• Hot off announcing a partnership with virtual-reality upstart Oculus Rift last week, Microsoft doubled down and committed to working with Valve's rival VR platform as well.
  • Fallout 4 on the Xbox One will have access to the same player-created add-on content that PC gamers have enjoyed for years, potentially extending the life of the game. (It's possible that feature may find its way to the PS4, too -- eventually.)
  • Indie games got only a nod, but Cuphead, created by two Canadian brothers, was an instant cult favorite.
  • Briefly mentioned, or not at all: Windows 10 gaming, new Kinect games or features, the second-screen SmartGlass app.
  • While not highlighted at the press conference, Microsoft revealed a totally overhauled Xbox One dashboard that will hit the console before the end of the year, too.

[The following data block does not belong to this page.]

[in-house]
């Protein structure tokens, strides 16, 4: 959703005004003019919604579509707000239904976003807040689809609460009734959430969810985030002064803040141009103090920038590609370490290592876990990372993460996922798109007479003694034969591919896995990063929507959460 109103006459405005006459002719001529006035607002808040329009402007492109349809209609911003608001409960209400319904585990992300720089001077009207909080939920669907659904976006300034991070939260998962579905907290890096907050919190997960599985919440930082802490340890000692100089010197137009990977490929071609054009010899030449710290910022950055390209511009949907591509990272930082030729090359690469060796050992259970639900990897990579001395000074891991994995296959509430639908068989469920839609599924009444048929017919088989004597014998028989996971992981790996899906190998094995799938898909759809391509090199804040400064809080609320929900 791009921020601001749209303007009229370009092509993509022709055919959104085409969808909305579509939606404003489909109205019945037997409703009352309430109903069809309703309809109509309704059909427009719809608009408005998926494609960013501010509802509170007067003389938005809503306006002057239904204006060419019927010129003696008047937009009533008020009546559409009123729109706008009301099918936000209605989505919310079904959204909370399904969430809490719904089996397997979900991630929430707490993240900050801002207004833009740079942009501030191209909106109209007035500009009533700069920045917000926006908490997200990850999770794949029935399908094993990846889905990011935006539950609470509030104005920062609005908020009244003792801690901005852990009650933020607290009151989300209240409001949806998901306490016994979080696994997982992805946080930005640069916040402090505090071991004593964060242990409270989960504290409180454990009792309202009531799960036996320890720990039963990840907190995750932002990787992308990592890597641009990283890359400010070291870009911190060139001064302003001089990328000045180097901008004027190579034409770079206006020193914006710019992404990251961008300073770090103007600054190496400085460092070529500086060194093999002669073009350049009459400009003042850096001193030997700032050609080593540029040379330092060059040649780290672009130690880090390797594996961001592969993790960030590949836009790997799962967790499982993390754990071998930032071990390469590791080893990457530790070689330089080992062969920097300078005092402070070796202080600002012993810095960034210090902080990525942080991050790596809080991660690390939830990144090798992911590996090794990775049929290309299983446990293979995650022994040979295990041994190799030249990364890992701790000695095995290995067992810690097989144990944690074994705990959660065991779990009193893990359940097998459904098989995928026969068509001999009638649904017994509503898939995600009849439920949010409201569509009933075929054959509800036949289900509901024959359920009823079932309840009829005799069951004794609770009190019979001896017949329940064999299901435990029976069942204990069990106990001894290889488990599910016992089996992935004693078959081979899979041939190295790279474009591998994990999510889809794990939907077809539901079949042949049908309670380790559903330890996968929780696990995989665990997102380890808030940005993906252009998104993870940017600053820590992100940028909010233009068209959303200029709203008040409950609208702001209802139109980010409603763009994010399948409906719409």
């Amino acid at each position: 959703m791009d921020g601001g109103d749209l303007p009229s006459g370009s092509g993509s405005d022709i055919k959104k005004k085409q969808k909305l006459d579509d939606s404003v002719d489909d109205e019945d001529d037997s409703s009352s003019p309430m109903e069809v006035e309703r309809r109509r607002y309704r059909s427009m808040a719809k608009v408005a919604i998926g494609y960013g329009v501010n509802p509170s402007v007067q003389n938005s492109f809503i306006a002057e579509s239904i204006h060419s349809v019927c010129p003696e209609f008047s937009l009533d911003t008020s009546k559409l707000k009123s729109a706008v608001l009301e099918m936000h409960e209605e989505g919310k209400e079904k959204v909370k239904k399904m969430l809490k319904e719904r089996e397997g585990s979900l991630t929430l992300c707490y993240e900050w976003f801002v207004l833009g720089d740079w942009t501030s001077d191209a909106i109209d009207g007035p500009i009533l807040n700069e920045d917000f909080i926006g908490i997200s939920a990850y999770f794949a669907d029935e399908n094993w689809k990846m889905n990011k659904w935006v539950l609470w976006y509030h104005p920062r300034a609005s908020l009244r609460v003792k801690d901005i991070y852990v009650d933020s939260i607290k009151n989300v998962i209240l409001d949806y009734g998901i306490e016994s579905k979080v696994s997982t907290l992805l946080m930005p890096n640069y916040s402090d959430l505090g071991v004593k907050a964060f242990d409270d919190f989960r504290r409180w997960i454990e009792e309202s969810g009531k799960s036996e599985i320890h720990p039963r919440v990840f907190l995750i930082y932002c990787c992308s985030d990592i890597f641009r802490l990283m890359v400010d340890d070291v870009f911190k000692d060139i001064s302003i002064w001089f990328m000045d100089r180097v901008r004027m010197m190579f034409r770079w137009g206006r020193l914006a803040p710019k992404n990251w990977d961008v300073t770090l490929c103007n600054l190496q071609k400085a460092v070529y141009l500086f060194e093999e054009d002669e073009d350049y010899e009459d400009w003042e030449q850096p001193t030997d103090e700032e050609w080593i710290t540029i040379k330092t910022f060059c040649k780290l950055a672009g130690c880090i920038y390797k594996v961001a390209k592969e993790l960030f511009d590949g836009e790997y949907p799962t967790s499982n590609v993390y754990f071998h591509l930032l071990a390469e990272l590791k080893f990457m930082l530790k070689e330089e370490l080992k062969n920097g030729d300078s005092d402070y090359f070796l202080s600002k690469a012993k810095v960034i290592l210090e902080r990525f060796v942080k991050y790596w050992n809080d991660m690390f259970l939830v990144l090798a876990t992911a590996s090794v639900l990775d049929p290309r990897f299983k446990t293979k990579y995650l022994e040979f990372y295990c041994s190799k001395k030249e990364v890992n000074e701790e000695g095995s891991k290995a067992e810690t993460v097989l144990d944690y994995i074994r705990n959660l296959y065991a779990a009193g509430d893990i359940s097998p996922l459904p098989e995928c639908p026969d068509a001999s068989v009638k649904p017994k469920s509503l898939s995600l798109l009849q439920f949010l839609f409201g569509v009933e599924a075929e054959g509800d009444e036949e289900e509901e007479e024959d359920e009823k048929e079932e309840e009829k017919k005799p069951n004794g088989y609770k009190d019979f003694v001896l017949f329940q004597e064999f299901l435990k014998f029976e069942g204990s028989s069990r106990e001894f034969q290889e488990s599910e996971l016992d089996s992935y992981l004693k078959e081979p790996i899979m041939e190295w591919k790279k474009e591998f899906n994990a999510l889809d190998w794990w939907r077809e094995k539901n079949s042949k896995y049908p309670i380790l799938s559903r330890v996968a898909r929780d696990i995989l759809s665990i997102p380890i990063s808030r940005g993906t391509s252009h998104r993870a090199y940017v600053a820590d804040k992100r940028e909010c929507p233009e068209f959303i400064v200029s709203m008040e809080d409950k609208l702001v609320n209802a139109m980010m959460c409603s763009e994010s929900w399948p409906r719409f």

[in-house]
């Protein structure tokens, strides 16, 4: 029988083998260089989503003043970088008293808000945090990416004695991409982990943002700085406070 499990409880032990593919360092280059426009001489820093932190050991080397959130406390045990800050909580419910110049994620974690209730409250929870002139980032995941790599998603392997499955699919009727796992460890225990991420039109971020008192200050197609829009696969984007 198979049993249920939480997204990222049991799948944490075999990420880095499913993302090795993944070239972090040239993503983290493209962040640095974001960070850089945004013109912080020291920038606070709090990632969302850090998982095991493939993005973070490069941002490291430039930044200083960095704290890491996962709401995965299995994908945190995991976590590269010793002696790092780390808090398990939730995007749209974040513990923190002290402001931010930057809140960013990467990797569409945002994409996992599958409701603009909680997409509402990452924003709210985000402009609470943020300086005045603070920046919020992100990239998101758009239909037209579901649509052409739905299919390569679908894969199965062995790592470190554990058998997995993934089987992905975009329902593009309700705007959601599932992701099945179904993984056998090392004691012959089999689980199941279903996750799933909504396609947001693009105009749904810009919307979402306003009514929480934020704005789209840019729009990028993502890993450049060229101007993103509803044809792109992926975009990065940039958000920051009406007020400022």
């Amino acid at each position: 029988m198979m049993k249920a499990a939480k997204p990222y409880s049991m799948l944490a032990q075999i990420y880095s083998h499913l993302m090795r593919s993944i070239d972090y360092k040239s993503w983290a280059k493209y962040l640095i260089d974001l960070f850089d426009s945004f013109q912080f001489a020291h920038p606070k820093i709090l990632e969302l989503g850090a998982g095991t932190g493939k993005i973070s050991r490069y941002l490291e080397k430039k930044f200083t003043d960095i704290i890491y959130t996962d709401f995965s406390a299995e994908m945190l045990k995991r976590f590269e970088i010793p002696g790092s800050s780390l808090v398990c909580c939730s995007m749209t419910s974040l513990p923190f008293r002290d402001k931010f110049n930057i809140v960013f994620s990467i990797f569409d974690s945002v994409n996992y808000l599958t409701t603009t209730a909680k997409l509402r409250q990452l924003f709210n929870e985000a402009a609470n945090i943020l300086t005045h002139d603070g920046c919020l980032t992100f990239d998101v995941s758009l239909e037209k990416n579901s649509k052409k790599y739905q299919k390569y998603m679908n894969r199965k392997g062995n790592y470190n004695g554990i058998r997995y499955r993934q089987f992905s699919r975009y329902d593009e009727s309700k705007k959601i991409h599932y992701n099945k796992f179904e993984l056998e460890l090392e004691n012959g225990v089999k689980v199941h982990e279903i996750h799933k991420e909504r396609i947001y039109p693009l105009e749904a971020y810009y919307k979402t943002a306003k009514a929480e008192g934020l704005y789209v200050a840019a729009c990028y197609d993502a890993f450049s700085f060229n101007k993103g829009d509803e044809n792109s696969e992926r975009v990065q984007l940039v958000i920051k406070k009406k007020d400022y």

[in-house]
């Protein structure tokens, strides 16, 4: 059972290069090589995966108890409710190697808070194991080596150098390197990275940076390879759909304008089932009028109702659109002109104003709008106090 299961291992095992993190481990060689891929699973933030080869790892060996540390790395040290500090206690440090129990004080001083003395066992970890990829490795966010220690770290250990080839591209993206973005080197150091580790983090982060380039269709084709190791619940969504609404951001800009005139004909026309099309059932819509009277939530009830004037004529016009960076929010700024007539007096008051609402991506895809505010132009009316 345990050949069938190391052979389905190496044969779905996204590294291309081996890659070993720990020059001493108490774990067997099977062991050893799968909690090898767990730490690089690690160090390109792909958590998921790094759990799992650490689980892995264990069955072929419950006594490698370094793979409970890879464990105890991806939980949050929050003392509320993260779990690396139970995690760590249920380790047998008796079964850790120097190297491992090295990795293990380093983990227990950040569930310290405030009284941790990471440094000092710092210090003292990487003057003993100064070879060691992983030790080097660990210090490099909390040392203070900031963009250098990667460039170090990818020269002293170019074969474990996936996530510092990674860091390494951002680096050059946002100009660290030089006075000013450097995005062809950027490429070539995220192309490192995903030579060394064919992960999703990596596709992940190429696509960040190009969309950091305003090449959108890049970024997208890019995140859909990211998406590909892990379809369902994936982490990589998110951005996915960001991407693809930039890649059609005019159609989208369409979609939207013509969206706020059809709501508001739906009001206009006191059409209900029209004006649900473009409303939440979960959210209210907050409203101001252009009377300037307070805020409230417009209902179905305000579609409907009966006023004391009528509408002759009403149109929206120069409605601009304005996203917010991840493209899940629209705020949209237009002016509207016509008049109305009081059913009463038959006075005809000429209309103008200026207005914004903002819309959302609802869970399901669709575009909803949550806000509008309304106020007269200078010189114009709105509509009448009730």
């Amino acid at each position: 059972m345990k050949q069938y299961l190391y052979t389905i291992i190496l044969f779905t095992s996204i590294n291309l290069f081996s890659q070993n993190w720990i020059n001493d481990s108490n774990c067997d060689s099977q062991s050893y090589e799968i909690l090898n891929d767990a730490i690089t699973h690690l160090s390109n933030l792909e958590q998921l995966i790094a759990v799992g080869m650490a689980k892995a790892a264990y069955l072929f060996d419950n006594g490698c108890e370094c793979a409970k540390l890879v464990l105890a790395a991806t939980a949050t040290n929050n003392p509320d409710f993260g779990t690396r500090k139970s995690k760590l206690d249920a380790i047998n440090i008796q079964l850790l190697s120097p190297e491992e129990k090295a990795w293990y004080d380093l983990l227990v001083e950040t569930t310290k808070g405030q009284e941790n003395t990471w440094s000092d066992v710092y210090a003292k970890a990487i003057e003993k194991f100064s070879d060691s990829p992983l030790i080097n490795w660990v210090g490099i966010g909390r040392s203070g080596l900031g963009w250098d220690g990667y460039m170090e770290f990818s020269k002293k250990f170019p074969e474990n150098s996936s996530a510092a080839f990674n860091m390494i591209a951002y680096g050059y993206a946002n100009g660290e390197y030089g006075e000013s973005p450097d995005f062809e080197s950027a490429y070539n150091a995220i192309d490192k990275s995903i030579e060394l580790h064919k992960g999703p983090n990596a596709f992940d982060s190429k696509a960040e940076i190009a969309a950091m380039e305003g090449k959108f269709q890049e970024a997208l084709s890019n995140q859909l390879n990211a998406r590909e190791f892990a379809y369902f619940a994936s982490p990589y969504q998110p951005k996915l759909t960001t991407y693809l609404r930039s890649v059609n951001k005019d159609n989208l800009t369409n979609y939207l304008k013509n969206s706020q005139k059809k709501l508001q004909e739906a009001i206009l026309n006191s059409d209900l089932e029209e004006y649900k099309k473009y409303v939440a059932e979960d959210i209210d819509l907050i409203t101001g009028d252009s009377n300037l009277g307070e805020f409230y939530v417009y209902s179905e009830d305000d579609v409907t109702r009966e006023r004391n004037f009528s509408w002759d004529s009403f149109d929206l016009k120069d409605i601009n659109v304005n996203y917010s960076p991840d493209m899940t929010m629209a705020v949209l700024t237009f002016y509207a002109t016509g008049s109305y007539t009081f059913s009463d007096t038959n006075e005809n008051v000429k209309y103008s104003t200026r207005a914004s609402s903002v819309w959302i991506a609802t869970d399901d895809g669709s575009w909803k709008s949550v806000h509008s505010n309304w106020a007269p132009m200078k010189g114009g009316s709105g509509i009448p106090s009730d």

Here's everything Microsoft just announced at E3 2015 (pictures)

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Watch this: Sony lays out a killer collection of games for 2016 and beyond

  • A long-dormant PlayStation 3 game, The Last Guardian, made a surprise appearance. It will be resurrected for the PS4 in 2016.
  • The company highlighted games that feel more creative and less commercial, such as Dreams and No Man's Sky.
  • Sony promoted the Kickstarter campaign to help classic game creator Yu Suzuki fund the development of Shenmue 3. (Shenmue was a cult favorite '90s game series that originally debuted on the Sega Dreamcast.) Gamers responded, driving the funding campaign well over its $2 million goal just hours later.
  • The announcement that another classic, Final Fantasy VII, is getting a modern makeover, was greeted by an enthusiastic fan response.